In 1125 Thüring von Lützelflüh donated land around modern Trub to St. Blaise Abbey in the Black Forest to establish a monk's cell. A few years later, between 1128 and 1130, he was able to separate Trub from St. Blaise and raise it to an independent Abbey. At that time it was dedicated to the Holy Cross. The Abbey's lands and rights, at that time it was recorded as monasterium de Trouba, were confirmed by Pope Innocent II and King Conrad III in 1139. Around 1224 it was known as the convent von Truob.
The secular and military rights over the monastery lands remained with the Lützelflüh family and their descendants, the Freiherren von Brandis until 1455. The rights were then sold to Kaspar von Scharnachtal who held them until his death in 1473, after which they transferred to the city of Bern. During the 13th century, the Abbey forged political ties with Bern and in 1286 its residents became citizens of the city.
The confirmation document of 1139 listed 40 properties that the Abbey owned, including 28 in the Emmental region and 7 in Oberaargau. The remaining five were more distant properties, two vineyards between Cressier and La Neuveville and farm houses in Därligen on Lake Thun, in Entlebuch, Canton of Lucerne and Otelfingen in Zürich. The Abbey buildings grew rapidly over the following years and a Romanesque church was built. Over the following centuries, the Abbey continued to receive or purchase property throughout western Switzerland. Several houses and places in these communities still bear the name Trub from when they were owned by the Abbey.
The village of Trub grew up around the Abbey and was under the low court of the Abbey. However, the high court was under the secular Kyburgs. The Abbey provided chaplains and lay priests to many communities within the Emmental, which they recruited from the local farmers. A total of 24 abbots are known to have presided over the Abbey. In the early years of the Abbey, these abbots came from the minor nobility or the Ministerialis (unfree knights in the service of a feudal overlord) class. After 1400, this changed and the abbots were now former farmers or livestock herders.
In 1414 the mostly wooden Abbey was almost totally destroyed in a fire. It was rebuilt in stone, but in 1501 large parts were destroyed again in a fire. In 1528 Bern accepted the new faith of the Protestant Reformation and secularized all the monasteries in their territory. Most of the Abbey library and its treasures did not survive the two fires and the Reformation. The last abbot of Trub, Heinrich Ruoff, and the remaining nine members residents received a stipend from the Canton to leave the Abbey. The church was converted into a Swiss Reformed parish church. The east and west wings of the Abbey gradually fell into disrepair and were demolished. The south wing was bought by a local farmer and converted into a farm house. The coat of arms of the Abbey became the coat of arms for the municipality of Trub.References:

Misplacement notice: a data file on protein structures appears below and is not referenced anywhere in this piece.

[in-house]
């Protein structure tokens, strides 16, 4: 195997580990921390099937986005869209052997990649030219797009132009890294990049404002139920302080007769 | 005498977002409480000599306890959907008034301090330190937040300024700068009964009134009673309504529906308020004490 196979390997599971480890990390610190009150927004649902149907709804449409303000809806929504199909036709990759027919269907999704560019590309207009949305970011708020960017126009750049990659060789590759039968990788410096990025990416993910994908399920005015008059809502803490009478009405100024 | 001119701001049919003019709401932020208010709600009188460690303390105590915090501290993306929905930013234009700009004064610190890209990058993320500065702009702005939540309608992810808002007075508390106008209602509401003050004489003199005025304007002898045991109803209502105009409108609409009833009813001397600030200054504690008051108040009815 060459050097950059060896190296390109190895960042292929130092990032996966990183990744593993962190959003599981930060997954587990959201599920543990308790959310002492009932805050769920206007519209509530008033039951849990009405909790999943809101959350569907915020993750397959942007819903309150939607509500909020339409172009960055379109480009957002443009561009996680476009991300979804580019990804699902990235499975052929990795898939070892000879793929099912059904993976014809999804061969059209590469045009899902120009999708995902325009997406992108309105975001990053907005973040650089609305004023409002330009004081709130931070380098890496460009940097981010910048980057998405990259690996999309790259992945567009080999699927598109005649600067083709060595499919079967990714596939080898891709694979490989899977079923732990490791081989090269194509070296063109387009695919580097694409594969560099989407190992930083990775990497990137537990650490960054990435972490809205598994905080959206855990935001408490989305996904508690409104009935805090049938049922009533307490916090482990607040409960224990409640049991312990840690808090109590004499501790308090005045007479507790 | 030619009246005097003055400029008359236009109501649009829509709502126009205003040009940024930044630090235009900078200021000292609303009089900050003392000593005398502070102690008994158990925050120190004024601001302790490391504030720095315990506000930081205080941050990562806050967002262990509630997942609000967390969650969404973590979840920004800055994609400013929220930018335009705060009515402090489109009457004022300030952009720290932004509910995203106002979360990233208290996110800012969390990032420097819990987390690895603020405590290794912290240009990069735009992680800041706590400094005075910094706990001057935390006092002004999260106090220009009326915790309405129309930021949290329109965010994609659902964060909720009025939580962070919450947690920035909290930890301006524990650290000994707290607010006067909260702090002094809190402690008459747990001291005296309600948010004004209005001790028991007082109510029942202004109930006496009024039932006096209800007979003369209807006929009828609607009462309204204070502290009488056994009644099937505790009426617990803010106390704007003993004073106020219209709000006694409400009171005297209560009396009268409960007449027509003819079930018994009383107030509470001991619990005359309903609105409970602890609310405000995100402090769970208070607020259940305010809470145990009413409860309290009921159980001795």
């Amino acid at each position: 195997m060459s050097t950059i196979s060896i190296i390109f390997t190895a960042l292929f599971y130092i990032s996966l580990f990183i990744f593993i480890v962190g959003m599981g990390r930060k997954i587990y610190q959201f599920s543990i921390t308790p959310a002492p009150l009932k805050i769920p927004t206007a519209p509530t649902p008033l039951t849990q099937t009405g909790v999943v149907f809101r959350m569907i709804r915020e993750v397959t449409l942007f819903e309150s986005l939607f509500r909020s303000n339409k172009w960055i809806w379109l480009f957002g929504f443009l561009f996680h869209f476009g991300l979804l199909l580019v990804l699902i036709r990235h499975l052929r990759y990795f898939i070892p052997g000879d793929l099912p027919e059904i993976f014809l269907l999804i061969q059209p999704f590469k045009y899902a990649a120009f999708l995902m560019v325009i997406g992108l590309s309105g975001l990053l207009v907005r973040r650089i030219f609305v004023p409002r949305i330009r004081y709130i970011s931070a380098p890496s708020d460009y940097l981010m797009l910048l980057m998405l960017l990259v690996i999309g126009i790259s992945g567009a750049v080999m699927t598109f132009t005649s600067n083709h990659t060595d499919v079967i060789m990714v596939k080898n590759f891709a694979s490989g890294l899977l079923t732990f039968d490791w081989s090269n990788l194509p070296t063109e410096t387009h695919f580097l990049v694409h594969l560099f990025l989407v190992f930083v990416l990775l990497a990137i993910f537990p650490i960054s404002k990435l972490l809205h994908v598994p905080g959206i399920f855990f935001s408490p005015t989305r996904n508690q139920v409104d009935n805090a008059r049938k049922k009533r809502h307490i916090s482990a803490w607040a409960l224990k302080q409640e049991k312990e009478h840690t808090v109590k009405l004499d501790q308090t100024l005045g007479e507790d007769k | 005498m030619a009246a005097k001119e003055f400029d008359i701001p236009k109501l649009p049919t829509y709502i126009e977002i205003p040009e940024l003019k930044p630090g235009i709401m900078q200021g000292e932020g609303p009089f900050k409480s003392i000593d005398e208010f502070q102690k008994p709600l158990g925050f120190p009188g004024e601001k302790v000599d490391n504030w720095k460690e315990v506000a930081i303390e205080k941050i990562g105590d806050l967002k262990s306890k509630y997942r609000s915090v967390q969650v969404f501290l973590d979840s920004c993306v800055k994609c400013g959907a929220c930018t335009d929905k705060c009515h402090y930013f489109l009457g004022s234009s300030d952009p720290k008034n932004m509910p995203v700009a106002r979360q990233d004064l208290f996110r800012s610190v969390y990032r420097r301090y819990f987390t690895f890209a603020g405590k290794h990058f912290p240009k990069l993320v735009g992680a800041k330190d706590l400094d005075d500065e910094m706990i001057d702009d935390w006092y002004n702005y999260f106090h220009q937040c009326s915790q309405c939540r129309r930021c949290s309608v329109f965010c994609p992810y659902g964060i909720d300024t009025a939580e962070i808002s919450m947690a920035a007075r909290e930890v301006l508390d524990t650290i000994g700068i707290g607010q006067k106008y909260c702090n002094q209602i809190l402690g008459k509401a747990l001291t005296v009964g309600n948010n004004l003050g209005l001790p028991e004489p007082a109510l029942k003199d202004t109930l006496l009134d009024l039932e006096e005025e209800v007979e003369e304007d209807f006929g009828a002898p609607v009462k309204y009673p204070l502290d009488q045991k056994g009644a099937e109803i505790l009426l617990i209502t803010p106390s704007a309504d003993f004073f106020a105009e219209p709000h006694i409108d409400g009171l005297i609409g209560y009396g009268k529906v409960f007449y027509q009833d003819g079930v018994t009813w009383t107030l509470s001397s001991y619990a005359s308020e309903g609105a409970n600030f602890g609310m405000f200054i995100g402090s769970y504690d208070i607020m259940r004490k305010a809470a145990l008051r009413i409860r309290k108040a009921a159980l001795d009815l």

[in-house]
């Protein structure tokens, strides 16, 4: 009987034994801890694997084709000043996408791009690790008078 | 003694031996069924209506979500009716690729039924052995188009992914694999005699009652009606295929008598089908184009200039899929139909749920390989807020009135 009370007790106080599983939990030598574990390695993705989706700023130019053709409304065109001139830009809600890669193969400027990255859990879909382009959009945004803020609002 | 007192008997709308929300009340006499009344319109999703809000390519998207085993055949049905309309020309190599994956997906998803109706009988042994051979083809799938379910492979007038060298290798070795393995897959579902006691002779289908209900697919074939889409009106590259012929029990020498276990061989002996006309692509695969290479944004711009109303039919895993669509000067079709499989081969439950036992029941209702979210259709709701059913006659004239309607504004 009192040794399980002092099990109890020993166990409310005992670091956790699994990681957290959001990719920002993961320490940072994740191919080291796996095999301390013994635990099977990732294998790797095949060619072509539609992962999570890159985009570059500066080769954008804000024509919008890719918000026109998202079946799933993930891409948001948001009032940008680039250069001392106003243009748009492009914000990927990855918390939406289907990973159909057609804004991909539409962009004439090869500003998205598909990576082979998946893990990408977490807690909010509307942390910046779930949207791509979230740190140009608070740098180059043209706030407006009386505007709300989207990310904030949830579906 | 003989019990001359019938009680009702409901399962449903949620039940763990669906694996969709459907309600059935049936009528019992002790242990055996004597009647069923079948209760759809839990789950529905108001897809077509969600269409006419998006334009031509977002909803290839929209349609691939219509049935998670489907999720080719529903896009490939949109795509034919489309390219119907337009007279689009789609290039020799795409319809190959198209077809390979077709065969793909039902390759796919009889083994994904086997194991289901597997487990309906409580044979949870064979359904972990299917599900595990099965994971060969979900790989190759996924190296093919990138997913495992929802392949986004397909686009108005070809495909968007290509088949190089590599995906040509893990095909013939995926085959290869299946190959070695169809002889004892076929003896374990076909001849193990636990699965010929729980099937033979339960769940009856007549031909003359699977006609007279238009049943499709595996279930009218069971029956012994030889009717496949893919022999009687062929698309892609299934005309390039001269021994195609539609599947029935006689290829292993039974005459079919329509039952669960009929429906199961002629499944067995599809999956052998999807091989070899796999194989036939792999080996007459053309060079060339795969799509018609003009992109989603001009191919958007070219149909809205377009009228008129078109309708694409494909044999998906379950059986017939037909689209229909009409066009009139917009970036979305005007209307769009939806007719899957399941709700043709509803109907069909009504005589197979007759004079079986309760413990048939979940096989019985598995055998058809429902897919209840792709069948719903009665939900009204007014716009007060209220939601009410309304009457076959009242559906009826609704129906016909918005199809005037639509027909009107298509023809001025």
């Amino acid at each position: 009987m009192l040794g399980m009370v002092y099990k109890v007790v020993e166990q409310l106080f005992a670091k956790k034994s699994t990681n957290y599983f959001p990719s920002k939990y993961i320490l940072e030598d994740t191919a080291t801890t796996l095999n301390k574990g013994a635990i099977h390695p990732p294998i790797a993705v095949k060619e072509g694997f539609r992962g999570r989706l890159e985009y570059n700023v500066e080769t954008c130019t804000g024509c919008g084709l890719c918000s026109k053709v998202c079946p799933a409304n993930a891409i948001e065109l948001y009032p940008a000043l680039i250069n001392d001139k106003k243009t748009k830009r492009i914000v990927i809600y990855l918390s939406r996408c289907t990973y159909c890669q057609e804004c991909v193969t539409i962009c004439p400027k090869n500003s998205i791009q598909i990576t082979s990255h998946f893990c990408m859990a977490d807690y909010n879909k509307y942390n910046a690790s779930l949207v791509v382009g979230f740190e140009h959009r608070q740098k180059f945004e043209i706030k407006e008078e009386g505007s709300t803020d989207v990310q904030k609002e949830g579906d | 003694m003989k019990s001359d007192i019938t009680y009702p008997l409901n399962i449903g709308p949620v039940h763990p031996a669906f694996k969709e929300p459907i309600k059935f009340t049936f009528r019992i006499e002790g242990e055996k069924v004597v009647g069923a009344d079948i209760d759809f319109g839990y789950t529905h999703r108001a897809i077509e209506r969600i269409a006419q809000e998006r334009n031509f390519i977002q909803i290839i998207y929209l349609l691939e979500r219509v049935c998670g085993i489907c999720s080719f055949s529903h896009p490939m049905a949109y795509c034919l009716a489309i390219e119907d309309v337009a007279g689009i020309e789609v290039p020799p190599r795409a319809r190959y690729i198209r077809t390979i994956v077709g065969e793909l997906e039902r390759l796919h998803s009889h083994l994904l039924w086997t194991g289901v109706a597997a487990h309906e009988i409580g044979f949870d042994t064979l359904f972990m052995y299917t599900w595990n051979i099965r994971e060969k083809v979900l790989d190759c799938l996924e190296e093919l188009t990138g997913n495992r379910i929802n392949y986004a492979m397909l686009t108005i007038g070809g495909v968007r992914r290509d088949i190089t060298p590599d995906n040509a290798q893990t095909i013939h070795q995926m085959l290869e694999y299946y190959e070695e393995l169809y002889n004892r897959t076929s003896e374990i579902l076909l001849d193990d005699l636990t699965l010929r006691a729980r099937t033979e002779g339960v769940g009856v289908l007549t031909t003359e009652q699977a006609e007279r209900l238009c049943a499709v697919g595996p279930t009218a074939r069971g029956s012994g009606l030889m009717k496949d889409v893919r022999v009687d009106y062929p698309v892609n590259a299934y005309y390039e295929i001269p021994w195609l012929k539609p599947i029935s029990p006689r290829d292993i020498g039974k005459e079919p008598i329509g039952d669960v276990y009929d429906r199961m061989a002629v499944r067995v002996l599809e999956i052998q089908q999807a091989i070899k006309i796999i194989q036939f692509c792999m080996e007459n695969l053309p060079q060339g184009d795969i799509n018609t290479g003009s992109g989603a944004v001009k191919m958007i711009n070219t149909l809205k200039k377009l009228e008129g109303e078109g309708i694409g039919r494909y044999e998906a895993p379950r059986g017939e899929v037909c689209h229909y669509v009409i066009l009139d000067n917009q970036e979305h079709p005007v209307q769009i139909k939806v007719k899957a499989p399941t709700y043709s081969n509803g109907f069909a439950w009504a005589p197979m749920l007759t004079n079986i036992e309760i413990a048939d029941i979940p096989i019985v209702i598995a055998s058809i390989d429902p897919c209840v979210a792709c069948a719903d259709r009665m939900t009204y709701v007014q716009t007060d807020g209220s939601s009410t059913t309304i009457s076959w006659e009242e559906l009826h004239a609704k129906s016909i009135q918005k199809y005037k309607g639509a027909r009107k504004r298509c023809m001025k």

Derbent is the southernmost city in Russia, occupying the narrow gateway between the Caspian Sea and the Caucasus Mountains connecting the Eurasian steppes to the north and the Iranian Plateau to the south. Derbent claims to be the oldest city in Russia with historical documentation dating to the 8th century BCE. Due to its strategic location, over the course of history, the city changed ownership many times, particularly among the Persian, Arab, Mongol, Timurid, Shirvan and Iranian kingdoms.
Derbent has archaeological structures over 5,000 years old. As a result of this geographic peculiarity, the city developed between two walls, stretching from the mountains to the sea. These fortifications were continuously employed for a millennium and a half, longer than any other extant fortress in the world.
A traditionally and historically Iranian city, the first intensive settlement in the Derbent area dates from the 8th century BC. The site was intermittently controlled by the Persian monarchs, starting from the 6th century BC. Until the 4th century AD, it was part of Caucasian Albania which was a satrap of the Achaemenid Persian Empire. In the 5th century Derbent functioned as a border fortress and the seat of Sassanid Persians. Because of its strategic position on the northern branch of the Silk Route, the fortress was contested by the Khazars in the course of the Khazar-Arab Wars. In 654, Derbent was captured by the Arabs.
The Sassanid fortress does not exist any more, as the famous Derbent fortress as it stands today was built from the 12th century onward. Derbent became a strong military outpost and harbour of the Sassanid empire. During the 5th and 6th centuries, Derbent also became an important center for spreading the Christian faith in the Caucasus.
The site continued to be of great strategic importance until the 19th century. Today the fortifications consist of two parallel defence walls and Naryn-Kala Citadel. The walls are 3.6km long, stretching from the sea up to the mountains. They were built from stone and had 73 defence towers. 9 out of the 14 original gates remain.
In Naryn-Kala Citadel most of the old buildings, including a palace and a church, are now in ruins. It also holds baths and one of the oldest mosques in the former USSR.
In 2003, UNESCO included the old part of Derbent with traditional buildings in the World Heritage List.